A locule (plural locules) or loculus (plural loculi) (meaning "little place" in Latin) is a small cavity[1] or compartment within an organ or part of an organism (animal, plant, or fungus).

A bi-locular and a multi-locular tomato fruit

In angiosperms (flowering plants), the term locule usually refers to a chamber within an ovary (gynoecium or carpel) of the flower and fruits. Depending on the number of locules in the ovary, fruits can be classified as uni-locular (unilocular), bi-locular, tri-locular or multi-locular. The number of locules present in a gynoecium may be equal to or less than the number of carpels. The locules contain the ovules or seeds.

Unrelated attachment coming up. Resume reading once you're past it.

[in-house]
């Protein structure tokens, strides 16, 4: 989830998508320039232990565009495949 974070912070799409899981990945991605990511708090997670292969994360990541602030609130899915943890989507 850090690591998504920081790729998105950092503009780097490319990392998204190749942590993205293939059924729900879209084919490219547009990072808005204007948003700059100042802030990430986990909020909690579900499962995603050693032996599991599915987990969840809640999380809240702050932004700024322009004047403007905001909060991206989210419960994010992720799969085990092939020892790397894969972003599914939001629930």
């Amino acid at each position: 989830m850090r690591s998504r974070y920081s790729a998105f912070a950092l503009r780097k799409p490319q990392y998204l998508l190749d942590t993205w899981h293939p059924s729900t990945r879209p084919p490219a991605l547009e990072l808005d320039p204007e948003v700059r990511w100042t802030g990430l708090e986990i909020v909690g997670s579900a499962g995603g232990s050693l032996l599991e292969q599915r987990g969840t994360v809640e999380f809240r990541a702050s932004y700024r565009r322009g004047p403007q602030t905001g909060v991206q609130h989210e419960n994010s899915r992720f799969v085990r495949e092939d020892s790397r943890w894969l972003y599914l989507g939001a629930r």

The term may also refer to chambers within anthers containing pollen.[2]

In Ascomycete fungi, locules are chambers within the hymenium in which the perithecia develop.[3]


  1. "Loculus". Oxford Dictionaries. Archived from the original on July 18, 2012.
  2. Hickey, M.; King, C. (2001). The Cambridge Illustrated Glossary of Botanical Terms. Cambridge University Press.
  3. Palaeos: Life Through Deep Time, retrieved 4 May 2016

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